We are about to bear witness once again to one of the reasons why financial education is so important. Black Friday and Cyber Monday are just around the corner, and the shopping frenzies — and occasional criminal behavior — they stir are as breathtaking as the personal debts they can leave behind.
In 2019, 190 million shoppers spent an average of $350 from Thanksgiving Day through Cyber Monday, according to the National Retail Federation.
Over 65 percent of consumers will enter this shopping season with a credit card or access to some other form of revolving credit, according to Experian. All the while, Americans continue to accumulate debt, possessing a collective $14.35 trillion in 2020 per the New York Federal Reserve.
It’s a shame the prospect of additional debt doesn’t stoke the same kind of passion as you see when shoppers converge on a sale item with limited availability.
Hand-to-hand combat to save $29 on a Google Home at Walmart makes little sense, and you’d be hard-pressed to see the same kind of passion when it comes to paying off outstanding (and interest-accumulating) credit card debt.
Lessons From Black Friday
Researchers have long puzzled over Black Friday behavior.
In terms of human psychology, both negative emotions (such as anger) and positive emotions (like excitement) are linked with social shopping behavior, according to a study by the Journal of Global Fashion Marketing — and these feelings are certain to be abundant in most Black Friday environments.
Shoppers also tend to arrive at the stores predisposed to aggression. Just reading an advertisement for a limited availability sale item can stir competitive behavior, according to another paper published in the Journal of Consumer Research.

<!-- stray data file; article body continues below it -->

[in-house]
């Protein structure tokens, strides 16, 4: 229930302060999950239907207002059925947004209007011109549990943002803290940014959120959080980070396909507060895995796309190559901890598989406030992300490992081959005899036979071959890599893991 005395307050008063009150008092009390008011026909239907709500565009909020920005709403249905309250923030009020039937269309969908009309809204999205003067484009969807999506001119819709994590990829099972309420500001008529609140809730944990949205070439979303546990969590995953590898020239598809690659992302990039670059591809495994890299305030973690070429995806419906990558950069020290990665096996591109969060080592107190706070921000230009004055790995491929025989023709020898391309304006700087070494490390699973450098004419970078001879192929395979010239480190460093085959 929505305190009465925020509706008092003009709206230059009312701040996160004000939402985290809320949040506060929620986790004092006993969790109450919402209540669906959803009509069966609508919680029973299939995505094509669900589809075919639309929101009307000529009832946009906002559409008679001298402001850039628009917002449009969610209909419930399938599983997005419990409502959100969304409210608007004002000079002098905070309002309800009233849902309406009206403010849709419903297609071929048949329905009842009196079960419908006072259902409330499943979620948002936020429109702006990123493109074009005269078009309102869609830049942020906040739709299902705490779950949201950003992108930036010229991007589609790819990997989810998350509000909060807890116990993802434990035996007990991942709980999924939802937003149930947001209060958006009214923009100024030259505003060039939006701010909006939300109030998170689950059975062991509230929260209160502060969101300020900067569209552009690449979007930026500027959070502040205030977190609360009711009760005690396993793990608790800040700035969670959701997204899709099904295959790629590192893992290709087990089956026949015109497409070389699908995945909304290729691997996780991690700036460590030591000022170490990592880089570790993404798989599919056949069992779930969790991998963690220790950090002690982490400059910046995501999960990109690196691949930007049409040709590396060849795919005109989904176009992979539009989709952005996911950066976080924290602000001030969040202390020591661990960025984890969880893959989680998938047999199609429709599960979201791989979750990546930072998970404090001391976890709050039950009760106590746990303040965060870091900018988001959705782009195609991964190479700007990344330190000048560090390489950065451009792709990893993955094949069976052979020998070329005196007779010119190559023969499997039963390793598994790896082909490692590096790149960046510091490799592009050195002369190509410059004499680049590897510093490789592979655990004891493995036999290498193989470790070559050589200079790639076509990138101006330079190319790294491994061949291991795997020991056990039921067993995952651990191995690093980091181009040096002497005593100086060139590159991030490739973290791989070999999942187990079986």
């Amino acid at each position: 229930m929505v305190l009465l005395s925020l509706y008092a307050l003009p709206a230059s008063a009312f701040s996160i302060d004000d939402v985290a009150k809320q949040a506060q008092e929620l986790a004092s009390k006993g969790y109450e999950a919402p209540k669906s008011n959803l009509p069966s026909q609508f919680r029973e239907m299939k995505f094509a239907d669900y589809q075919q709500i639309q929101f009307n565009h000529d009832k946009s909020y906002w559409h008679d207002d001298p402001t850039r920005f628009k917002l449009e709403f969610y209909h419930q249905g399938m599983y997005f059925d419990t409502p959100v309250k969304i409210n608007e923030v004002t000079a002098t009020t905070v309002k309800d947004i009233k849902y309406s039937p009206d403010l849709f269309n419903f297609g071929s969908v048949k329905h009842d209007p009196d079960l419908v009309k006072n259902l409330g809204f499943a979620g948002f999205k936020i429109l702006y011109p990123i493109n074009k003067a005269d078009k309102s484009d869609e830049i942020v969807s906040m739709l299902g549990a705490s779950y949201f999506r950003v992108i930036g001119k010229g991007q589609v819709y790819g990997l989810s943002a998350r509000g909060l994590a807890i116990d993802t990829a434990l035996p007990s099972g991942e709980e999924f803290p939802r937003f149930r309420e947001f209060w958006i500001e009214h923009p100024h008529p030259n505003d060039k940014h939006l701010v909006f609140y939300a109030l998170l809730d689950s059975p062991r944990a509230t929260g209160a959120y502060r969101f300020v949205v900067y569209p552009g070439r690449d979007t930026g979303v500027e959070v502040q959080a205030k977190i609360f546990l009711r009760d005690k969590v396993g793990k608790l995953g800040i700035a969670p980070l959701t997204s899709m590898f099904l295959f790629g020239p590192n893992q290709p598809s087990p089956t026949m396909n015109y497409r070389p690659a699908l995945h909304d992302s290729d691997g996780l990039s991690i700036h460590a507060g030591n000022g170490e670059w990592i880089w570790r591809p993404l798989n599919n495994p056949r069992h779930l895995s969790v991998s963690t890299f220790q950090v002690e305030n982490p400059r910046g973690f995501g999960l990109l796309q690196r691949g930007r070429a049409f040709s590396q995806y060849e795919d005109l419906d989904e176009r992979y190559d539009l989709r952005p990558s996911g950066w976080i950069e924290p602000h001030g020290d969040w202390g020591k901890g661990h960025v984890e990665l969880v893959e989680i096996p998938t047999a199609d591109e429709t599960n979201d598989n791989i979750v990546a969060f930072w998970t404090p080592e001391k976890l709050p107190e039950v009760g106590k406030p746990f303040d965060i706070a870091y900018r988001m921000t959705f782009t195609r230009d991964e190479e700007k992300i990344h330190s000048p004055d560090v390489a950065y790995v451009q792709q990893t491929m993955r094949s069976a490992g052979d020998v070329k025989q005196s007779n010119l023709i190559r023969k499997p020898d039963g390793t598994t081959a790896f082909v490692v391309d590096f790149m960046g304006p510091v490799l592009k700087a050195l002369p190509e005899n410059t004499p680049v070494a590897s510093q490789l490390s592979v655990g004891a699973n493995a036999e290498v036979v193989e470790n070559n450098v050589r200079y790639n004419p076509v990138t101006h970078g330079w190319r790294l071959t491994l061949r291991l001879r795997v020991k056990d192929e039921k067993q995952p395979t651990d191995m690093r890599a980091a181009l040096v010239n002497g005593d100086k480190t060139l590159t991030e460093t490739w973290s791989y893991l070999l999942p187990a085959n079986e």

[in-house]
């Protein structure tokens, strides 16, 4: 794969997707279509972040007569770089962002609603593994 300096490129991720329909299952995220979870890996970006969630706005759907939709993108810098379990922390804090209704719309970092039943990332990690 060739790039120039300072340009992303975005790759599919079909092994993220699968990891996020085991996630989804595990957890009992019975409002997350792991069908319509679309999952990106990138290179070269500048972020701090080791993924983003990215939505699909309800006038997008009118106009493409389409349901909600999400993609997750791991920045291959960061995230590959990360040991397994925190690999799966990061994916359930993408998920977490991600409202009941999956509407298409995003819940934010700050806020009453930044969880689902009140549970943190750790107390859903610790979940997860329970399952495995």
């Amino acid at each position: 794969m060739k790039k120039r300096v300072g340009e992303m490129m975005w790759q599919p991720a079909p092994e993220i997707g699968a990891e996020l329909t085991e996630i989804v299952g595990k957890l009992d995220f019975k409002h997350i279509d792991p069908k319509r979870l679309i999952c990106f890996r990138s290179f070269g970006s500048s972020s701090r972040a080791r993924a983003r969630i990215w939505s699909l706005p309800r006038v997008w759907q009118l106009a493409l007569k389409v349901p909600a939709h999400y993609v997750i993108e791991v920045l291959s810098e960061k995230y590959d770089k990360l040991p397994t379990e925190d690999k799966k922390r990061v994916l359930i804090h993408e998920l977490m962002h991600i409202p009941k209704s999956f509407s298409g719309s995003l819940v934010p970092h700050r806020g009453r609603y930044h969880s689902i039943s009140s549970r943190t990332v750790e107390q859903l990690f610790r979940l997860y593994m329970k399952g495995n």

These are useful discussion points as they relate to the power of marketing and human behavior, and it also gives us the opportunity to learn some valuable Black Friday lessons in financial literacy.
Most consumers understand that when you spend $100 on an item that has been marked down from $150, you still spent $100. But heightened emotions inevitably breed irrational spending, nonetheless.
That $50 “savings” are immaterial unless it was an item you would have purchased anyway.
Consider a $10,000-per-year Elite Access membership with the jet-hailing app XO. You can “save” a couple thousand on Black Friday from the typical $12,000-per-year cost — while still ending up $10,000 in the hole.
And that’s just part of the problem. It highlights the need for a much broader and more thorough swipe at reaching kids in school and adults in the workplace with information that will help them sort out the real value of holiday “bargains” — or, at least, help them stay out of fistfights at Walmart and Best Buy.
The Bottom Line
So this Black Friday, before storming the barricade of your local big-box retailer, think about how much you’ll actually save if you choose to stay home — and what you can do about your own outstanding debt first.
Shifting your mindset away from a “percent discount” to “total amount spent” can be helpful in curbing unnecessary holiday purchases.
“A $200 item with 75 percent off is still $200. If you weren’t going to spend that money anyway, you’re just getting manipulated by that temptation to spend,” says financial coach Brittany Waters.
“Make it a mantra for yourself that just because something is on sale, it doesn’t mean that I need it,” Waters adds. “Changing that language and reframing the way you actually look at sales makes a huge difference.”
Reframing the way you look at Black Friday “savings” can help you — and your family — take stock of your finances in a way that builds long-lasting (and nonconfrontational) money habits.